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Fig. 1 | BMC Gastroenterology

Fig. 1

From: Subcapsular hepatic hematoma: a case of chronic expanding hematoma of the liver

Fig. 1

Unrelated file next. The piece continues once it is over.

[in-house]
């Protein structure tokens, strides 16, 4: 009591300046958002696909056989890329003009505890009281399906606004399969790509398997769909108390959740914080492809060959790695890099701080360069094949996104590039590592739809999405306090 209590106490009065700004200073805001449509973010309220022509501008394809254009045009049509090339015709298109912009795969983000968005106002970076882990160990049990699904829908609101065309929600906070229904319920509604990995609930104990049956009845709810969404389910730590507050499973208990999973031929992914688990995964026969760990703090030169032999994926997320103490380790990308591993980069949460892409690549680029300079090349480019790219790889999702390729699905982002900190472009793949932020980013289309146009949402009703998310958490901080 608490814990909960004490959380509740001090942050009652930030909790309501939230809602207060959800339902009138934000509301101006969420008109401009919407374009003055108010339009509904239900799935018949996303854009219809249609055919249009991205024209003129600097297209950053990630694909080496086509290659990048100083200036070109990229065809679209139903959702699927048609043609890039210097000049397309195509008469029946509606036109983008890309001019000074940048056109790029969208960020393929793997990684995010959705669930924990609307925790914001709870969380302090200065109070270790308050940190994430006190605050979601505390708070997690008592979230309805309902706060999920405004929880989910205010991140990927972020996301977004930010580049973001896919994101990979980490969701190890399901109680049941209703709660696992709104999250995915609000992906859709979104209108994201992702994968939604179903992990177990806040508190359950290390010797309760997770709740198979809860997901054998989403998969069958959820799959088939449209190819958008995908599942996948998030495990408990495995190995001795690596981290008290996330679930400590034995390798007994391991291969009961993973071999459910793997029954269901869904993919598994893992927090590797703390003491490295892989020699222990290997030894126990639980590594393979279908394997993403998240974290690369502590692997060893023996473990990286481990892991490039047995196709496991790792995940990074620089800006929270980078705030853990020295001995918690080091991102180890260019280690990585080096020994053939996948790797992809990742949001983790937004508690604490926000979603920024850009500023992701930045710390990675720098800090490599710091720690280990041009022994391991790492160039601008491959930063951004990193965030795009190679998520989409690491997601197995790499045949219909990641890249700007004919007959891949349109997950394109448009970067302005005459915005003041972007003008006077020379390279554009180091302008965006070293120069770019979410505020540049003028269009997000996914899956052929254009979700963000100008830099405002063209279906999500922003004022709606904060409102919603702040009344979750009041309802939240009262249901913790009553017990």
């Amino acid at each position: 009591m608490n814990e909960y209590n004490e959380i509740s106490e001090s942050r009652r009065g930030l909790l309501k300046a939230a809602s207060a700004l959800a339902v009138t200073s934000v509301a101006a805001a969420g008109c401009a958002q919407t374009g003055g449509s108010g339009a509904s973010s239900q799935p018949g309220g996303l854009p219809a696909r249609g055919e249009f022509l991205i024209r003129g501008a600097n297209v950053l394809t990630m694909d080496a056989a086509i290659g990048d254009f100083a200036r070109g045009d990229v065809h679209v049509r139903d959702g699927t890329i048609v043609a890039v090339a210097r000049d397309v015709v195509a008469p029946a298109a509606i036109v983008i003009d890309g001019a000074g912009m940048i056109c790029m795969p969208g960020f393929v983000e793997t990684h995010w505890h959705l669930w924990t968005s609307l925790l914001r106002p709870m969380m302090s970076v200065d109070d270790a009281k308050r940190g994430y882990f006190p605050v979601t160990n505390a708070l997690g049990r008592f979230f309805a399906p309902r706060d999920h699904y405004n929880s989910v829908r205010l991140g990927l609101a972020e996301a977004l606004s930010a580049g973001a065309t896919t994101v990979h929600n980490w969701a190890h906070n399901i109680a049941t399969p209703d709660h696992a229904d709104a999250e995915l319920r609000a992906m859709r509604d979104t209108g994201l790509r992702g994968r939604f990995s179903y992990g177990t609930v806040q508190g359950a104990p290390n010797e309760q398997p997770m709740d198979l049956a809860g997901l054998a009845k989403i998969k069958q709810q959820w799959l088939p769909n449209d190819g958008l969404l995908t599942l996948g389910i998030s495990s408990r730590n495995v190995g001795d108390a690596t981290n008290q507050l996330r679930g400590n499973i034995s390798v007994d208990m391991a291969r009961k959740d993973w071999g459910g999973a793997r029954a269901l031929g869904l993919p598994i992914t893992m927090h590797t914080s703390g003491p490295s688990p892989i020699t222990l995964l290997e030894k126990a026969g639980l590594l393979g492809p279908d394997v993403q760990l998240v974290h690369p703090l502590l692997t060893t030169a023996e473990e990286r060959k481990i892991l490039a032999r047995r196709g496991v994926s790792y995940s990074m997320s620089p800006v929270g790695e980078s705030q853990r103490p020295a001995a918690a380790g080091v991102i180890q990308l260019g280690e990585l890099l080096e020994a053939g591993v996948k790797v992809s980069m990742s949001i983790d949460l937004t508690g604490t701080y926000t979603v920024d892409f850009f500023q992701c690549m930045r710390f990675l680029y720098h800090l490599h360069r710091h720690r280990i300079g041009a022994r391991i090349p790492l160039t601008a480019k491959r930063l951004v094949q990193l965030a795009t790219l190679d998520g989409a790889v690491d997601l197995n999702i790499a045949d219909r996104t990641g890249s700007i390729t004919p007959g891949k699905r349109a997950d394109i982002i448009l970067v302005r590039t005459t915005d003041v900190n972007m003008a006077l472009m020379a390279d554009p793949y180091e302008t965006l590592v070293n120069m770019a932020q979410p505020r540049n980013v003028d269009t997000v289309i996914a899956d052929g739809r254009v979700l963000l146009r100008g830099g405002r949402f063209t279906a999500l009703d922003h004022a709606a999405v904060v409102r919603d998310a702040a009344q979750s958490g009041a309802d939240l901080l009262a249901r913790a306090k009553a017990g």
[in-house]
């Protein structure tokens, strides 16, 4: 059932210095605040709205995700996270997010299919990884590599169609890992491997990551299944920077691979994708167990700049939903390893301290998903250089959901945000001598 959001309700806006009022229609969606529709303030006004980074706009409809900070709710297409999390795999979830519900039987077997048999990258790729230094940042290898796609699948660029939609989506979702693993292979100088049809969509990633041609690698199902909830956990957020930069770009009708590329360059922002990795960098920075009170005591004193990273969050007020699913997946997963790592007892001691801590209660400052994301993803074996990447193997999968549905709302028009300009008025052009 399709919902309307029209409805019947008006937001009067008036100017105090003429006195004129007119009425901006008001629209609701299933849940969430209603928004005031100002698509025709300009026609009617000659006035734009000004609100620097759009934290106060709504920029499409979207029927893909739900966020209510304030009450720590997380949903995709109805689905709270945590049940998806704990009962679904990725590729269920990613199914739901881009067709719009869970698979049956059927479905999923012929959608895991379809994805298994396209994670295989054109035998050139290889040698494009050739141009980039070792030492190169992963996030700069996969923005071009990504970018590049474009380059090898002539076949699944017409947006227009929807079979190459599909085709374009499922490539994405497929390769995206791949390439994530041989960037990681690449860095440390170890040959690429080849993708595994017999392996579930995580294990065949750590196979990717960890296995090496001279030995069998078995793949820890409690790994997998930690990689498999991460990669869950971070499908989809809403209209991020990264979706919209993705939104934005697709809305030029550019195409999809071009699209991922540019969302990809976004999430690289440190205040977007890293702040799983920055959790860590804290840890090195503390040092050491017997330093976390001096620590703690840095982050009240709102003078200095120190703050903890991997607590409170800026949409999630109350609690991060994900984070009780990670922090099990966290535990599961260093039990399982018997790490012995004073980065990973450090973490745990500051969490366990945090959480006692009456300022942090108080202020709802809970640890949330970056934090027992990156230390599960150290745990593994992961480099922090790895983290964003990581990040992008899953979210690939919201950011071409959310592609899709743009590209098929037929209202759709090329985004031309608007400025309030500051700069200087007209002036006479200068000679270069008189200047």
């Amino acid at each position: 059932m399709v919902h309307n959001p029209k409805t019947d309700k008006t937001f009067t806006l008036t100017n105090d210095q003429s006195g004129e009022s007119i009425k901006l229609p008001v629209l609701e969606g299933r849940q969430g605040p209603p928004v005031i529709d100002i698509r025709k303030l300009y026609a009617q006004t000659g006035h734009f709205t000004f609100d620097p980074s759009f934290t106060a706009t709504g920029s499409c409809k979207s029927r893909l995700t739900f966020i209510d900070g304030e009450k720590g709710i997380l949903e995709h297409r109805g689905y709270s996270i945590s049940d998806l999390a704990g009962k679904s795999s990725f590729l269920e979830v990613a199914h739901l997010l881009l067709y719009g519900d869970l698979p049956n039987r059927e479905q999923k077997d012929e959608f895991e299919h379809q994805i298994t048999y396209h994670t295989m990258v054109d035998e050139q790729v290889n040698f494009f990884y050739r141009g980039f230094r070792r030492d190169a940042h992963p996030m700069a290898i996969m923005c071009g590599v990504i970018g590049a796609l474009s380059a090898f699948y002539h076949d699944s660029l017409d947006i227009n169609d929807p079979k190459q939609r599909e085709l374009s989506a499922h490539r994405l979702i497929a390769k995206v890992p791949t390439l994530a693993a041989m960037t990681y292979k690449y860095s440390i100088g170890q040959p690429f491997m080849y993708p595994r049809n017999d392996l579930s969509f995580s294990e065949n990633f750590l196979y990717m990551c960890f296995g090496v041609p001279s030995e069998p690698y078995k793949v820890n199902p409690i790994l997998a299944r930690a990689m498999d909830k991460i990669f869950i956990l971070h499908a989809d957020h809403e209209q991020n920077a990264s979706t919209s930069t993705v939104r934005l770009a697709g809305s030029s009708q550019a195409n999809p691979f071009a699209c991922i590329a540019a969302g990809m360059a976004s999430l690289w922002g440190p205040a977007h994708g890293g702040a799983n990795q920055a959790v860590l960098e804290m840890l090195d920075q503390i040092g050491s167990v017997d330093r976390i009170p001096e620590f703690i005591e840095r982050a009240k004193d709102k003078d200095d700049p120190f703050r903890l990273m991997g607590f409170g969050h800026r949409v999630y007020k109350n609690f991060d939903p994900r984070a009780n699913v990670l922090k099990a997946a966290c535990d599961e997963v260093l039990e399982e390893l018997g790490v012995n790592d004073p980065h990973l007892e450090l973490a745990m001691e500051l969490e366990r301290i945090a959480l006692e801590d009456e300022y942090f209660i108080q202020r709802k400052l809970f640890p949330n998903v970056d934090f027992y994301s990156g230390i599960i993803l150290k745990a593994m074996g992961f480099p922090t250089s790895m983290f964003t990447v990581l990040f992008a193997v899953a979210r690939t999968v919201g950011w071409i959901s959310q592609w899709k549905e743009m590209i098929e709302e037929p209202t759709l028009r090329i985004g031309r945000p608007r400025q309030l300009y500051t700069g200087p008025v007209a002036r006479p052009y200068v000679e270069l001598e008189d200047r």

A 56-year-old man with a subcapsular hepatic hematoma diagnosed by abdominal computed tomography (CT). a Contrast-enhanced abdominal CT at the time of diagnosis. The hematoma is visible beneath the capsule of the right hepatic lobe (black arrows). bd Percutaneous CT-guided drainage and transarterial embolization (TAE) are performed on Day 34 after the initial examination. b Digital subtraction angiography of the right hepatic artery. This artery is deviated, and the hepatic parenchyma is displaced by the hematoma (black arrowheads). The white arrow indicates the drainage catheter. There is no sign of contrast medium extravasation or an isolated artery. c Digital subtraction angiography of the right inferior phrenic artery. There is no sign of contrast medium extravasation or an isolated artery. d Digital subtraction angiography of the right hepatic artery after embolization. Blood flow is stopped in the periphery of the right hepatic artery. e Contrast-enhanced abdominal CT after percutaneous CT-guided drainage and TAE. The hematoma (black arrows) can be seen to have decreased in size. f Contrast-enhanced abdominal CT 1 month after TAE. The hematoma (black arrows) has not been resorbed, but it has started to regrow

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